eCommerce Website Accessibility: What It Is, Why It Matters

By Carson McComas, CEO, Fuel Made

When ecommerce saw its major spike in early 2020, it seemed to finish the unmasking of many issues around accessibility and website ease-of-use, showing just how inaccessible most online stores are to people with disabilities.

This further proliferated U.S. lawsuits against inaccessible websites, apps, and digital videos rising by 64% in the first half of 2021 compared to the year before.

And sure enough, it scared a lot of ecommerce founders into thinking about website accessibility.

While no one wants to deal with a lawsuit, many founders also didn’t want to invest the time, money, and resources into redoing their website properly. Instead, they turned to accessibility widgets and overlays.

Here’s the problem: accessibility widget and overlay vendors do not protect you from lawsuits from the American Disabilities Act (ADA), nor do they actually make your website user-friendly for people with disabilities.

In fact, in the last six months of 2020, accessibility cases against companies using widgets and overlays were filed at a rate of one per day.

Now that we’re in 2022 and people are thinking about their strategies for the year, I’m suggesting online brands consider revamping their website to focus on well-designed user experiences—ones that are accessible to all shoppers, despite their capabilities.

Inaccessible ecommerce sites are limiting shoppers with disabilities from being able to use the site and make purchases. Yes, this impacts your bottom line and can cause a hefty lawsuit.

But lawsuits shouldn’t be the driver for website accessibility optimization; we should be focused on providing everyone equal access to ecommerce stores.

eCommerce websites not designed for accessibility are like public buildings without ramps, elevators, and automatic doors.

- Carson McComas, CEO, Fuel Made

So what are the design best practices that ecommerce websites need to improve on? Here are a few common mistakes I see and how my team fixes them:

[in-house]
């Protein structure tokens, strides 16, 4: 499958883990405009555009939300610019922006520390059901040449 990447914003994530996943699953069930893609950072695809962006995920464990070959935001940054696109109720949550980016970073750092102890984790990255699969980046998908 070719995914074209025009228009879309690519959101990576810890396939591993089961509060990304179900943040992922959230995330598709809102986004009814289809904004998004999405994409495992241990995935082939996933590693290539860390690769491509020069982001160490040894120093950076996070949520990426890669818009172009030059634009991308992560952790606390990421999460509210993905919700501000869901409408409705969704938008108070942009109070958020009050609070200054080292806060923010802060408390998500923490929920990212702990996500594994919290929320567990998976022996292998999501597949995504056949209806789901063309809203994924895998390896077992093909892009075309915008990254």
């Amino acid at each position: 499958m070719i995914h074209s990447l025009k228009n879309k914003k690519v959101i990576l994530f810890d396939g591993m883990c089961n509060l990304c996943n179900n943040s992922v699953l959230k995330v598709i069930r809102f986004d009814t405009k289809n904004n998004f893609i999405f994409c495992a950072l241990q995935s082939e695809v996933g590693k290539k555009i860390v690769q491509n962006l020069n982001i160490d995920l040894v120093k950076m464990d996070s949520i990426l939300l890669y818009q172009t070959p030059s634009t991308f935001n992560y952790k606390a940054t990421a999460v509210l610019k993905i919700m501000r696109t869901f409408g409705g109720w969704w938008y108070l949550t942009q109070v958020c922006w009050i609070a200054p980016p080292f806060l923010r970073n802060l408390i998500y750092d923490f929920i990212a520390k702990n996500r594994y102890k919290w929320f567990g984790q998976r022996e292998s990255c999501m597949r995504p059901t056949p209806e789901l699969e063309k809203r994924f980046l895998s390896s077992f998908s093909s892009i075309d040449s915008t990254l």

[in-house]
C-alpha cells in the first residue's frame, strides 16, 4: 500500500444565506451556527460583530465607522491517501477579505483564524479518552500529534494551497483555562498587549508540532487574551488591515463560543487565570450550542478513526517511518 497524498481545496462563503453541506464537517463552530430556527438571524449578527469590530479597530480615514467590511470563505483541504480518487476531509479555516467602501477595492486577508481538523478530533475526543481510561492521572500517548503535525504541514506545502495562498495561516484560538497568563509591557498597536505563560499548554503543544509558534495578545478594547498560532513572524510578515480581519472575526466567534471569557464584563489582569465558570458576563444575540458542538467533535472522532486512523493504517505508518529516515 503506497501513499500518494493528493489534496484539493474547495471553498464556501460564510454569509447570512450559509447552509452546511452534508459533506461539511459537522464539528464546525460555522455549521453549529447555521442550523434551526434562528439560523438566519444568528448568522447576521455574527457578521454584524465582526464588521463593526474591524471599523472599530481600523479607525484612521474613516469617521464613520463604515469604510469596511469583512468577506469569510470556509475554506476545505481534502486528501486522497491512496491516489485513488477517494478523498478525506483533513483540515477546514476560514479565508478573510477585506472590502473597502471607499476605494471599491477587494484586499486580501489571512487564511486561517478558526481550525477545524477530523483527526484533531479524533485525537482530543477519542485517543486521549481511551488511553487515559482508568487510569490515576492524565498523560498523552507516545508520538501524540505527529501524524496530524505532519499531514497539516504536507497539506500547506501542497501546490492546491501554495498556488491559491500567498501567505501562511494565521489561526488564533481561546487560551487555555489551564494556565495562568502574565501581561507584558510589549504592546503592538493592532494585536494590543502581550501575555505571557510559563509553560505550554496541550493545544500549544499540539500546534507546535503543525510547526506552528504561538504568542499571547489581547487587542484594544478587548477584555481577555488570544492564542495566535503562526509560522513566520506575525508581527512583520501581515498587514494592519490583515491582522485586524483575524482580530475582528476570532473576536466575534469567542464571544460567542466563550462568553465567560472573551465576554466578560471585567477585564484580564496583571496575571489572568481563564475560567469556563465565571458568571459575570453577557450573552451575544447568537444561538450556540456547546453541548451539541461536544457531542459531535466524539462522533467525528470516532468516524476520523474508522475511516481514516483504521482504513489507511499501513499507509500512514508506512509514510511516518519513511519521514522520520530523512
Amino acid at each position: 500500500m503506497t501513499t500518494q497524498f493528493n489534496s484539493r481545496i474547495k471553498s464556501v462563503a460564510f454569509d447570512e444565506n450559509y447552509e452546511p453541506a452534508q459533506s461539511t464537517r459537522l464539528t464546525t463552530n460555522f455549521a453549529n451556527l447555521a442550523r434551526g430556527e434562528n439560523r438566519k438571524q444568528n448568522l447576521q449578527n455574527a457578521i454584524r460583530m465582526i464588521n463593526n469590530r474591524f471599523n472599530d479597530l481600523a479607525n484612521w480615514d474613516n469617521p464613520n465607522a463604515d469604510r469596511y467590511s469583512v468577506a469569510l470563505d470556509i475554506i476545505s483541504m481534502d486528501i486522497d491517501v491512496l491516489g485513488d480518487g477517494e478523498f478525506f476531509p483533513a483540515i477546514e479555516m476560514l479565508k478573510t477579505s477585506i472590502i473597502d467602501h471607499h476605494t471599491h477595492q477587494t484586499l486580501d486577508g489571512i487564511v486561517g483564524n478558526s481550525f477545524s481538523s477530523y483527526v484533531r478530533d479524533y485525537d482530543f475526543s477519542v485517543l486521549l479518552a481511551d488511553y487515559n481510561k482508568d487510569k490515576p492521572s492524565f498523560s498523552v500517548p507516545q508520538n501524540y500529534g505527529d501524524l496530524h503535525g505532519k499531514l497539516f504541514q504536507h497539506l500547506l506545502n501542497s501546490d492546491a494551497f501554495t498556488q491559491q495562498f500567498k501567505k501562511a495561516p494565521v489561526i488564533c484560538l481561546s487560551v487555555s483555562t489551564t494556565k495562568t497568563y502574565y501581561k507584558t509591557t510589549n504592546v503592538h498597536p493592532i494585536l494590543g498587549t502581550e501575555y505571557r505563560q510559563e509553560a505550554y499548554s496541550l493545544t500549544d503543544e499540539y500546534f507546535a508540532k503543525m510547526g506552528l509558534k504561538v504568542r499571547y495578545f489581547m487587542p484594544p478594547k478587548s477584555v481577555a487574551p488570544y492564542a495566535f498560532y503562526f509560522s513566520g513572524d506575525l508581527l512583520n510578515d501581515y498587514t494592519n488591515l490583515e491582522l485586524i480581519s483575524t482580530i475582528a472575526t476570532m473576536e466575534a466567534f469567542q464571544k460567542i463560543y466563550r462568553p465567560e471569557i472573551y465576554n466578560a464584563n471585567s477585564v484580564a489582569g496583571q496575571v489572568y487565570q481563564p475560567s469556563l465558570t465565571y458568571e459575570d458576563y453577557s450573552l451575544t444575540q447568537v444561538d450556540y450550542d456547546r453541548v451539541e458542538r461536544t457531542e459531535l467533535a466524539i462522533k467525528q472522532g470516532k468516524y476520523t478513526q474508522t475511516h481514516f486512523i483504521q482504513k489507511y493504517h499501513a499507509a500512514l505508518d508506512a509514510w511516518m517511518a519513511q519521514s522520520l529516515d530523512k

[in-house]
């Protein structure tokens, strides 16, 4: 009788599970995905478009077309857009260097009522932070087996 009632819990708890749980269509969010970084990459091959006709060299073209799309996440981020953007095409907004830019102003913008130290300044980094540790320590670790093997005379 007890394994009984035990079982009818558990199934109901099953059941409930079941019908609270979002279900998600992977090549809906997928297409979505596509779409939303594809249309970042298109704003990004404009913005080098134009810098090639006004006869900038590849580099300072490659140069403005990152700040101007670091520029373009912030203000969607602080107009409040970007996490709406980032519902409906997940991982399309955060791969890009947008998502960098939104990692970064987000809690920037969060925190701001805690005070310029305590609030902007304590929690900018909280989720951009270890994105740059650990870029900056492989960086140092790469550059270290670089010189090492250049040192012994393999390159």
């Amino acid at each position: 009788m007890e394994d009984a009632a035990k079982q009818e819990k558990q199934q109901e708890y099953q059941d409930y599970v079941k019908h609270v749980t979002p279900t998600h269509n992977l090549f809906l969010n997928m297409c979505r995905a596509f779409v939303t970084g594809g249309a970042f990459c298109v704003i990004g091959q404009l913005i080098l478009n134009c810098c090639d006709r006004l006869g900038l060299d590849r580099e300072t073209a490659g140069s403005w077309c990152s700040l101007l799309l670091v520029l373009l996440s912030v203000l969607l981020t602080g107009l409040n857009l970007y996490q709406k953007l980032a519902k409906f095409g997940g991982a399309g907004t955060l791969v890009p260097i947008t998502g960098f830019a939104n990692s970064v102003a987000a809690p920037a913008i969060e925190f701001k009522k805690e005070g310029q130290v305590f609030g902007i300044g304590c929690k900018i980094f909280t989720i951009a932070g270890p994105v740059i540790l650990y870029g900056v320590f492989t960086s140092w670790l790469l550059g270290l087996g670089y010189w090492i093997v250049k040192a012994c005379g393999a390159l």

1. All graphics, images, and videos need alternative text to give users context. Anything on a web page that doesn’t have machine-readable content but is conveying information should have alt text. For graphics with charts and data, share a text alternative with the same information. For audio and videos, there should be both captions and text alternatives. Any images containing text require that text be included in the image’s alt description.

  2. Videos and audio files should never auto-play when a user lands on a webpage. Web pages that auto-play video and audio can harm users who are at risk of having seizures. Also, it can be very distracting to users with certain cognitive disabilities like ADHD. For any media, there also needs to be a pause function that can be used by pressing the space bar on a keyboard.

  3. Contrast levels must follow the Web Content Accessibility Guidelines (WCAG). Contrast measures the difference in brightness between two colors as a ratio ranging from 1:1 (white on white) to 21:1 (black on white). The WCAG then ranks your contrast as one of three levels: level A (lowest), level AA (mid-range), or level AAA (highest). An AA level is a passing ratio for contrast, but AAA is best for users with 20/80 vision who have contrast sensitivity and/or color deficiency. Contrast levels apply to all website elements.

  4. Button size should always be a minimum of 42 pixels by 42 pixels. Studies say 42 by 42 pixels is the optimal button size for users. Also, don’t crowd your buttons with other noise. Use color and design elements in combination to indicate when a user is interacting with an element, such as when hovering over the button or focusing on it.

  5. You need color and other elements to convey information. A lot of websites today will use only color to show when a user is interacting with an element, but there may be users who are color blind, and a color-only interactive element doesn’t tell them anything. As an example of how to convey information, text that is hyperlinked should be underlined in addition to the color changing when a user hovers over the text.

  6. Users need space to scroll—both on desktop and mobile. Ever tried to scroll on your phone but you accidentally clicked a button that takes you off the page? It's frustrating. And this happens more often with users with motor control issues that are trying to navigate an inaccessible website. Leave enough blank space for users to be able to scroll on their mobile device without accidentally clicking an interactive element.

If you’re still debating whether or not website accessibility is worth it, take this into consideration:

Would an architect design a public building without ramps, elevators, and automatic doors?

Of course not, because it’s expected that they take accessibility into consideration—it’s the same way with websites.